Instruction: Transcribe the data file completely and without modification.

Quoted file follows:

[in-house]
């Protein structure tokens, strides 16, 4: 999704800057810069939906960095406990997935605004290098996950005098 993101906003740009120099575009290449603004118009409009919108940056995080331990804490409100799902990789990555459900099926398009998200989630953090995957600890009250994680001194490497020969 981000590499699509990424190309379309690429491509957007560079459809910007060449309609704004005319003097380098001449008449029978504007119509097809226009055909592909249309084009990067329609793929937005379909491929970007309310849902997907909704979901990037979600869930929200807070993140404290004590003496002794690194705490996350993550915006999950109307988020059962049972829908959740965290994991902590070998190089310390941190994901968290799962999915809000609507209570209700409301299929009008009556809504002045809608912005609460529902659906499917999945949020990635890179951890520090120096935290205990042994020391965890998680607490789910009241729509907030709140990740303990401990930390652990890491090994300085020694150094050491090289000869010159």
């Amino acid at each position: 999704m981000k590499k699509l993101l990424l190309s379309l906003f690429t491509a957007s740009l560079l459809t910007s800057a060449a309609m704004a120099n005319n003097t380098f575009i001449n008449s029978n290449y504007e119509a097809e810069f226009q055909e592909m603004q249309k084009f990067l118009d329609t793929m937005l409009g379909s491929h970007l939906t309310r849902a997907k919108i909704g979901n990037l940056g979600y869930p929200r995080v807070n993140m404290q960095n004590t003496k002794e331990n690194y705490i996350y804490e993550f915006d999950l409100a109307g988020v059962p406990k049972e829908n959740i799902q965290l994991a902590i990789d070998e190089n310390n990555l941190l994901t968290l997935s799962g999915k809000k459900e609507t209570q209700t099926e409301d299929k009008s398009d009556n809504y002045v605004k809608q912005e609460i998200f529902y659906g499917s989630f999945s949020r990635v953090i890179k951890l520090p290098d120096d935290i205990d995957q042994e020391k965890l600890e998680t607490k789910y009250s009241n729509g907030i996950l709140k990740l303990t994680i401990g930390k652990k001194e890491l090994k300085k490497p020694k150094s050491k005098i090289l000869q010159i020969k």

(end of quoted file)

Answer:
[in-house]
């Protein structure tokens, strides 16, 4: 999704800057810069939906960095406990997935605004290098996950005098 993101906003740009120099575009290449603004118009409009919108940056995080331990804490409100799902990789990555459900099926398009998200989630953090995957600890009250994680001194490497020969 981000590499699509990424190309379309690429491509957007560079459809910007060449309609704004005319003097380098001449008449029978504007119509097809226009055909592909249309084009990067329609793929937005379909491929970007309310849902997907909704979901990037979600869930929200807070993140404290004590003496002794690194705490996350993550915006999950109307988020059962049972829908959740965290994991902590070998190089310390941190994901968290799962999915809000609507209570209700409301299929009008009556809504002045809608912005609460529902659906499917999945949020990635890179951890520090120096935290205990042994020391965890998680607490789910009241729509907030709140990740303990401990930390652990890491090994300085020694150094050491090289000869010159």
């Amino acid at each position: 999704m981000k590499k699509l993101l990424l190309s379309l906003f690429t491509a957007s740009l560079l459809t910007s800057a060449a309609m704004a120099n005319n003097t380098f575009i001449n008449s029978n290449y504007e119509a097809e810069f226009q055909e592909m603004q249309k084009f990067l118009d329609t793929m937005l409009g379909s491929h970007l939906t309310r849902a997907k919108i909704g979901n990037l940056g979600y869930p929200r995080v807070n993140m404290q960095n004590t003496k002794e331990n690194y705490i996350y804490e993550f915006d999950l409100a109307g988020v059962p406990k049972e829908n959740i799902q965290l994991a902590i990789d070998e190089n310390n990555l941190l994901t968290l997935s799962g999915k809000k459900e609507t209570q209700t099926e409301d299929k009008s398009d009556n809504y002045v605004k809608q912005e609460i998200f529902y659906g499917s989630f999945s949020r990635v953090i890179k951890l520090p290098d120096d935290i205990d995957q042994e020391k965890l600890e998680t607490k789910y009250s009241n729509g907030i996950l709140k990740l303990t994680i401990g930390k652990k001194e890491l090994k300085k490497p020694k150094s050491k005098i090289l000869q010159i020969k």